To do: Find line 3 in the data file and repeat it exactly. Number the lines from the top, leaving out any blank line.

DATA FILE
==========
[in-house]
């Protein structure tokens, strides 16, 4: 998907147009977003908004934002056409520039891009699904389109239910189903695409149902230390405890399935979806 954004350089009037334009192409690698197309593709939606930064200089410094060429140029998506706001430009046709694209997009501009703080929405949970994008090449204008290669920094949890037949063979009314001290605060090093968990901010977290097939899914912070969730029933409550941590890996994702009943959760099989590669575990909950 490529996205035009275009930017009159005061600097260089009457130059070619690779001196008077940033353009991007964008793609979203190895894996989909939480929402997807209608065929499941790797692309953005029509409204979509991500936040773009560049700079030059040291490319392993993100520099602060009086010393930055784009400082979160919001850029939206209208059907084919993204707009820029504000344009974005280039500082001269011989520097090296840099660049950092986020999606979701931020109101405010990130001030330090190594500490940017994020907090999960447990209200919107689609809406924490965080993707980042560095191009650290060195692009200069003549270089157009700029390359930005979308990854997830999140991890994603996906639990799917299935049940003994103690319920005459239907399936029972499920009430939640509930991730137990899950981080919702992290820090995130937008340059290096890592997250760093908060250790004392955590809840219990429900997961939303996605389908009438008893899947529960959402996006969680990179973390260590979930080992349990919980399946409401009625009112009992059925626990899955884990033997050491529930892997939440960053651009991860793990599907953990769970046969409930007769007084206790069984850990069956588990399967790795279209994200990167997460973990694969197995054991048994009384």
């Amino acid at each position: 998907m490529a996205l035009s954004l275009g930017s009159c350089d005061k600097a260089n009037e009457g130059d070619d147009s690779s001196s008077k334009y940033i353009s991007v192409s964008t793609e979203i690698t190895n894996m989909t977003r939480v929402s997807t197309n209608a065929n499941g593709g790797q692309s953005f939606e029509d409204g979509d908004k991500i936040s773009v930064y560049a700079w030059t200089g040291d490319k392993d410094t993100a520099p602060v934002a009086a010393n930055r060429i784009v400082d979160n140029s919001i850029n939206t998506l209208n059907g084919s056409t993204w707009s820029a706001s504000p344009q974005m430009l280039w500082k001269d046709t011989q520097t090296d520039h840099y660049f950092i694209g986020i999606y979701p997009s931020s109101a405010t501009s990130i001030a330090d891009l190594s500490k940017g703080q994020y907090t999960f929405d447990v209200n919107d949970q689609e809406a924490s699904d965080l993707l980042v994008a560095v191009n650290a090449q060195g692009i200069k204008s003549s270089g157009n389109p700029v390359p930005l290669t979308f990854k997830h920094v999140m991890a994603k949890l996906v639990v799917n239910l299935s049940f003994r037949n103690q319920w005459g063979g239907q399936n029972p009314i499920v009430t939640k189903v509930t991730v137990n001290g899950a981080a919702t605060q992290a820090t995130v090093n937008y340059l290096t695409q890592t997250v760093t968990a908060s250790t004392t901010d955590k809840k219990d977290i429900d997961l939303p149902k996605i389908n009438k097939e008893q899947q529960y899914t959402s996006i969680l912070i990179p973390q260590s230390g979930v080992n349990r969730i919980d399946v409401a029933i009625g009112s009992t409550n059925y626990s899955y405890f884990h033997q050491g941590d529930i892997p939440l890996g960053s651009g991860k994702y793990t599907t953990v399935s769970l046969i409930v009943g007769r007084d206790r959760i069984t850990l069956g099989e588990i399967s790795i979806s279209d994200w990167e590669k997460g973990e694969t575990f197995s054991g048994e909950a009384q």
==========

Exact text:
């Amino acid at each position: 998907m490529a996205l035009s954004l275009g930017s009159c350089d005061k600097a260089n009037e009457g130059d070619d147009s690779s001196s008077k334009y940033i353009s991007v192409s964008t793609e979203i690698t190895n894996m989909t977003r939480v929402s997807t197309n209608a065929n499941g593709g790797q692309s953005f939606e029509d409204g979509d908004k991500i936040s773009v930064y560049a700079w030059t200089g040291d490319k392993d410094t993100a520099p602060v934002a009086a010393n930055r060429i784009v400082d979160n140029s919001i850029n939206t998506l209208n059907g084919s056409t993204w707009s820029a706001s504000p344009q974005m430009l280039w500082k001269d046709t011989q520097t090296d520039h840099y660049f950092i694209g986020i999606y979701p997009s931020s109101a405010t501009s990130i001030a330090d891009l190594s500490k940017g703080q994020y907090t999960f929405d447990v209200n919107d949970q689609e809406a924490s699904d965080l993707l980042v994008a560095v191009n650290a090449q060195g692009i200069k204008s003549s270089g157009n389109p700029v390359p930005l290669t979308f990854k997830h920094v999140m991890a994603k949890l996906v639990v799917n239910l299935s049940f003994r037949n103690q319920w005459g063979g239907q399936n029972p009314i499920v009430t939640k189903v509930t991730v137990n001290g899950a981080a919702t605060q992290a820090t995130v090093n937008y340059l290096t695409q890592t997250v760093t968990a908060s250790t004392t901010d955590k809840k219990d977290i429900d997961l939303p149902k996605i389908n009438k097939e008893q899947q529960y899914t959402s996006i969680l912070i990179p973390q260590s230390g979930v080992n349990r969730i919980d399946v409401a029933i009625g009112s009992t409550n059925y626990s899955y405890f884990h033997q050491g941590d529930i892997p939440l890996g960053s651009g991860k994702y793990t599907t953990v399935s769970l046969i409930v009943g007769r007084d206790r959760i069984t850990l069956g099989e588990i399967s790795i979806s279209d994200w990167e590669k997460g973990e694969t575990f197995s054991g048994e909950a009384q």